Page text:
English journalist and author G.K. Chesterton once wrote a parable about liberty titled “The Yellow Bird.” In this parable, a Russian scholar, Professor Ivanhov, is visiting a friend in the English countryside. The professor had just published a much-praised book, The Psychology of Liberty. In short, he’s a zealous advocate of individual liberty and the elimination of all restraints on human conduct.
The guest cottage in which he stayed houses a small yellow canary in a beautiful cage. The canary seemed very happy to be where it was. Its song resonated throughout the cottage. But being the champion of freedom he is, Professor Ivanhov is convinced the little creature would be much happier and more fulfilled out in the world. So he liberates the canary from its cage and out the window the bird flies.
But it doesn’t fly for long. The wild birds of the woods were not as discriminating as the professor regarding liberty and soon ravaged the little creature to nothing but feathers and bones.
The next day, Professor Ivanhov set his sights on liberating the poor goldfish swimming contentedly around their bowl. With a crash of glass, the goldfish were set free.
On his third day at the cottage, Professor Ivanhov, contemplating the arching “round prison” of the sky, ultimately blows up the guest cottage with him in it culminating the end of a life lived in absolute liberty.
In light of this tragic experience, the professor’s English host poses the question – what is liberty? He replies, “First and foremost, surely, it’s the power of a thing to be itself. In some ways the yellow bird was free in the cage. It was free to be alone. It was free to sing. In the forest its feathers would be torn to pieces and its voice choked forever. Then I began to think that being oneself, which is liberty, is itself limitation. We are limited by our brains and bodies; and if we break out, we cease to be ourselves, and, perhaps, to be anything.”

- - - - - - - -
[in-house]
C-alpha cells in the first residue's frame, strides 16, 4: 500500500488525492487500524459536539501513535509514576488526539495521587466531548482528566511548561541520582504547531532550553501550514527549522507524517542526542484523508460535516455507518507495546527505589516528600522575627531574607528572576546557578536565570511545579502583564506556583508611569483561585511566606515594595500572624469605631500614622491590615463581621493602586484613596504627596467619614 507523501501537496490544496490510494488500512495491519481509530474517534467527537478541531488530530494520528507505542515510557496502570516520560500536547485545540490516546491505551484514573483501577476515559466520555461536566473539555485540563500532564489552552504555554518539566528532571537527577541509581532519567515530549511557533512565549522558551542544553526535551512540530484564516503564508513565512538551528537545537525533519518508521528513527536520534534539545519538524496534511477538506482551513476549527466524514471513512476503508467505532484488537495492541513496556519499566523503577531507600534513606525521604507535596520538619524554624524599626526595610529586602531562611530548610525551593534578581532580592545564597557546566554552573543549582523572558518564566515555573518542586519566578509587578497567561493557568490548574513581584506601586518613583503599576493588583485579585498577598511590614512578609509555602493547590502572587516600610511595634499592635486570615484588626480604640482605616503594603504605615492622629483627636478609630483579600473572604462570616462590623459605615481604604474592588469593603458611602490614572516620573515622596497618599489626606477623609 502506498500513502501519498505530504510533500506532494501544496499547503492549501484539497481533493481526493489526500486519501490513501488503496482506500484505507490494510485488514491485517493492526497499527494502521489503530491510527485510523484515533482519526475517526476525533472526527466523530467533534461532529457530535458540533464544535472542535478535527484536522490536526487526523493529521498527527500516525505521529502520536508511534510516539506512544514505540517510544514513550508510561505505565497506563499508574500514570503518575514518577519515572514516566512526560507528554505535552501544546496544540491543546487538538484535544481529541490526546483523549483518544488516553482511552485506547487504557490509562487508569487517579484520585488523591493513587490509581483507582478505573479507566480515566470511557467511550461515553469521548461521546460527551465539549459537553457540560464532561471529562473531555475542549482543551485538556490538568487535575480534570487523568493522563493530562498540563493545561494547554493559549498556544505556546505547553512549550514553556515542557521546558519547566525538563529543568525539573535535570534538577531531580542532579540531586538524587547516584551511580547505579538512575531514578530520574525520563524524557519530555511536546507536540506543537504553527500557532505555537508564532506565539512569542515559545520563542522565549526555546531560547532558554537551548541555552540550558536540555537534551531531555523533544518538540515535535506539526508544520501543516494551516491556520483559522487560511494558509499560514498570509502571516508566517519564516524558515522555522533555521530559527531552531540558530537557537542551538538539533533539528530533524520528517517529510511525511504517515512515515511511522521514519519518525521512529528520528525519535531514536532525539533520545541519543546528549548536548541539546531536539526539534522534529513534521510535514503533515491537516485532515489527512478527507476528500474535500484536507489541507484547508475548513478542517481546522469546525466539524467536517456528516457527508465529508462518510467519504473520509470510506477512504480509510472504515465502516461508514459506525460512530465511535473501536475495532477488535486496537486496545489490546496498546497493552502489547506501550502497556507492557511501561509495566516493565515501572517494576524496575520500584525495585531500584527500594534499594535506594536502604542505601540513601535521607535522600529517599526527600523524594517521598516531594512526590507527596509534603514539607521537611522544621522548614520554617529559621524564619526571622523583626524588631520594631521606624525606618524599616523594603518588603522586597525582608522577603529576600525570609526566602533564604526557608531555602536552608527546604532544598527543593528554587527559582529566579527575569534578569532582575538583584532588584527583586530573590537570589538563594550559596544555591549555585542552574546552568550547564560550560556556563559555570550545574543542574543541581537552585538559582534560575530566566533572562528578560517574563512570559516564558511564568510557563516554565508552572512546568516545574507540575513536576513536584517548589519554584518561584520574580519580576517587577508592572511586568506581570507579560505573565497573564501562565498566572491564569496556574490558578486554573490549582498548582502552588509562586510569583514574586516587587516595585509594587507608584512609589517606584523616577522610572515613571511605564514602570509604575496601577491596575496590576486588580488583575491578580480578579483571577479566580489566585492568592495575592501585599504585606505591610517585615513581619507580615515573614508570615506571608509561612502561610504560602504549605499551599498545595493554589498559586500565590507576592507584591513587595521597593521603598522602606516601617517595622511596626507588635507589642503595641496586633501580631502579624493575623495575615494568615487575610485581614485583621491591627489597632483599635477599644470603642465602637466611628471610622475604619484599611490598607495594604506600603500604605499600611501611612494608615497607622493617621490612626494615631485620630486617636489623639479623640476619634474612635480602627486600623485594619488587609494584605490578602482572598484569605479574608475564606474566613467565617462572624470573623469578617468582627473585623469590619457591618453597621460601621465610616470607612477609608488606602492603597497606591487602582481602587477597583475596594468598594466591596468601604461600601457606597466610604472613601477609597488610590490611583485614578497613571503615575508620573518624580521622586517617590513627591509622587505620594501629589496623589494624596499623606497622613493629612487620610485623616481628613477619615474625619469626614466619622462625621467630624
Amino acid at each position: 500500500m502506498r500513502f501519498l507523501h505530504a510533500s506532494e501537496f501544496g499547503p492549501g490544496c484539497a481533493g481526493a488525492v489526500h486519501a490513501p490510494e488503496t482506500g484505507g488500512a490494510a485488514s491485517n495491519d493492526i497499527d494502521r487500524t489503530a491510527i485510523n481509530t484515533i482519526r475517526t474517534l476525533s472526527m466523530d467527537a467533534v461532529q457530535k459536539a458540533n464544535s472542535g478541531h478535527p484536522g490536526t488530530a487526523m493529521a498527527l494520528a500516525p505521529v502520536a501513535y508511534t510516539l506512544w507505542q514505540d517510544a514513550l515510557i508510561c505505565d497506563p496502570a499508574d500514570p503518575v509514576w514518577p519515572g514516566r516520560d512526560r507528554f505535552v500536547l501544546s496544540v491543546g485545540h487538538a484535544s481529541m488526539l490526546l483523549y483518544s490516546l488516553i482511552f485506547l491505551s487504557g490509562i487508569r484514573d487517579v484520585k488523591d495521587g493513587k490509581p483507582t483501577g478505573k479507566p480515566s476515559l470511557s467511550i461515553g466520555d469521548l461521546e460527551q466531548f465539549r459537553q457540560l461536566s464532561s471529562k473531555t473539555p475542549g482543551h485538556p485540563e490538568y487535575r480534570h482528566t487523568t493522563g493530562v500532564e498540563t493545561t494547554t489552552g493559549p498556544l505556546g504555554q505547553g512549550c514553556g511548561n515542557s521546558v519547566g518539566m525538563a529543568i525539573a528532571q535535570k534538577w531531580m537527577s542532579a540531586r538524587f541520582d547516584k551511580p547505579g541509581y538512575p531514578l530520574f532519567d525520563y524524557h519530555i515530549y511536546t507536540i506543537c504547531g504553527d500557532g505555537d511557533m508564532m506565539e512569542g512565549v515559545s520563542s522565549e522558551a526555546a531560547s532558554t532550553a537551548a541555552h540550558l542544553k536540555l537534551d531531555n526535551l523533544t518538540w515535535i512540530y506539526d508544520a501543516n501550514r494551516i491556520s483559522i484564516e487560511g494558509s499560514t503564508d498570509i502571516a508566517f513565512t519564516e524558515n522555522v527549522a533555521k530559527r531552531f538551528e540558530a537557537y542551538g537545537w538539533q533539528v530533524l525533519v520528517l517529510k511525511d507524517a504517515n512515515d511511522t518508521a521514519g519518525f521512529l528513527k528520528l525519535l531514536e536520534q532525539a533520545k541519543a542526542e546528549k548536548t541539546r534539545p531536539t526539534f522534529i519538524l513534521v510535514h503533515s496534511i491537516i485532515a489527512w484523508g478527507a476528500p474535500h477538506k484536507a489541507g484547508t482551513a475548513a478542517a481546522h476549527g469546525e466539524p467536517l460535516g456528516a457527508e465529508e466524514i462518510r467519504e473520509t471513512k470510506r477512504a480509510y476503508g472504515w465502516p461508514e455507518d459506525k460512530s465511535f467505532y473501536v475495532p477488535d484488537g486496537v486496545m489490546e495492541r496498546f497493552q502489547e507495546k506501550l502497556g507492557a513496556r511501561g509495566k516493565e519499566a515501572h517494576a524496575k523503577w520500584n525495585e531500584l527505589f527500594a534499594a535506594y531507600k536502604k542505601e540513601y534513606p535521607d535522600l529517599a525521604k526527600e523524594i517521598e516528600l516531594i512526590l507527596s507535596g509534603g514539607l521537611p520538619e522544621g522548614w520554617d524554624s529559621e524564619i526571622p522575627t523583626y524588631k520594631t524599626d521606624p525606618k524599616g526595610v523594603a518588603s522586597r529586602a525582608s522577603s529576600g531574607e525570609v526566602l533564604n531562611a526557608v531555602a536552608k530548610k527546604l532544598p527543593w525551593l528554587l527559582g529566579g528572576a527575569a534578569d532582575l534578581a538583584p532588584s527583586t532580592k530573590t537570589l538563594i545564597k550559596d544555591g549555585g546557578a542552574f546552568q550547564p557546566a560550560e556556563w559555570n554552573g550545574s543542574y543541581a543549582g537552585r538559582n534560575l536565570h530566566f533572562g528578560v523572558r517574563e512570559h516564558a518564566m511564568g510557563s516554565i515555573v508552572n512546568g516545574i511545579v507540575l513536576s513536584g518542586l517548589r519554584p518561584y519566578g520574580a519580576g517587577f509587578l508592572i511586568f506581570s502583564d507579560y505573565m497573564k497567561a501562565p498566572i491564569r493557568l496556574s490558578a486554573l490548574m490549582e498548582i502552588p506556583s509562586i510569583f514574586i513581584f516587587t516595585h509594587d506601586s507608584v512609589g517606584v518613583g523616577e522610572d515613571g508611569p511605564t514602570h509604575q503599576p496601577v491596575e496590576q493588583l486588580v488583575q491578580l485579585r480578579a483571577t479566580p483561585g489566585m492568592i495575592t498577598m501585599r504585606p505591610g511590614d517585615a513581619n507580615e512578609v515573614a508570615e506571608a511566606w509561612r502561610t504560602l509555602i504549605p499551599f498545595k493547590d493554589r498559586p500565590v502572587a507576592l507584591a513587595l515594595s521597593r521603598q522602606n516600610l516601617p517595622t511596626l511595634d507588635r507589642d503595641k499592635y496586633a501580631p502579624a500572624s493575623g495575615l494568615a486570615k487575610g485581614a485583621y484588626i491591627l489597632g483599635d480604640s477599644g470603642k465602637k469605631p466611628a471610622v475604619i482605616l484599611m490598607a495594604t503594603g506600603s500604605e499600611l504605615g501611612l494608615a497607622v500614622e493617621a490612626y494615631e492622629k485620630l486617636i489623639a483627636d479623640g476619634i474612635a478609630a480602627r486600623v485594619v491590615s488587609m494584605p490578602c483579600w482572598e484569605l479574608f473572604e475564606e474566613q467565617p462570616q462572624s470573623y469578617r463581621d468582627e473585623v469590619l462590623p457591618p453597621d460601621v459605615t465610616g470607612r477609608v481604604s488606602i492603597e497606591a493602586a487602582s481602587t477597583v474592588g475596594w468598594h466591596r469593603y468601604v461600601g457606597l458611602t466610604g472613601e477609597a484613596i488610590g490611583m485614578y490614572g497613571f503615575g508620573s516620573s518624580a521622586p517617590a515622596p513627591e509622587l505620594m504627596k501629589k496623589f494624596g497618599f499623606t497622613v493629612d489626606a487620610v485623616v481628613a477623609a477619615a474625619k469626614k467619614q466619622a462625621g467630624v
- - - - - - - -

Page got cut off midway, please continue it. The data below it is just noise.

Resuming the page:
The Russian individualist could not abide the necessary conditions of human existence. All things are governed, of necessity, because of a world created with a purpose. In this world even individual liberty requires governing.
Public policy think tanks such as the Sutherland Institute make it our business to think about governing in a free society. We ask fundamental questions such as why government even exists. Specifically, what is the purpose and nature of our American form of government?
Amidst Utah’s valleys we often speak of our inspired constitutional forefathers. Well, here is their inspiration: The whole point of our American form of government is to sustain a moral and purposeful life. Indeed, only a moral people will consent to be governed and only a purposeful life requires governing. Our founding documents are affirmations of a moral and purposeful life.
It is a fairy tale to believe that the Framers saw government as a tool to protect a purposeless life. Again, contrary to popular myth, they did not give their lives to protect us in wrongdoing, injustice, carnality, or abstract individualism. That our laws may do so by default in this day and age of moral relativism is far from establishing the reality that it was intended to do so back then. The fact is that government cannot long protect purposeless and disconnected lives in the abstract and survive for very long. It can only legitimately protect and defend what is real.
For Sutherland Institute, I’m Paul Mero. Thanks for listening.
This post is a transcript of a 4-minute weekly radio commentary aired on several Utah radio stations.
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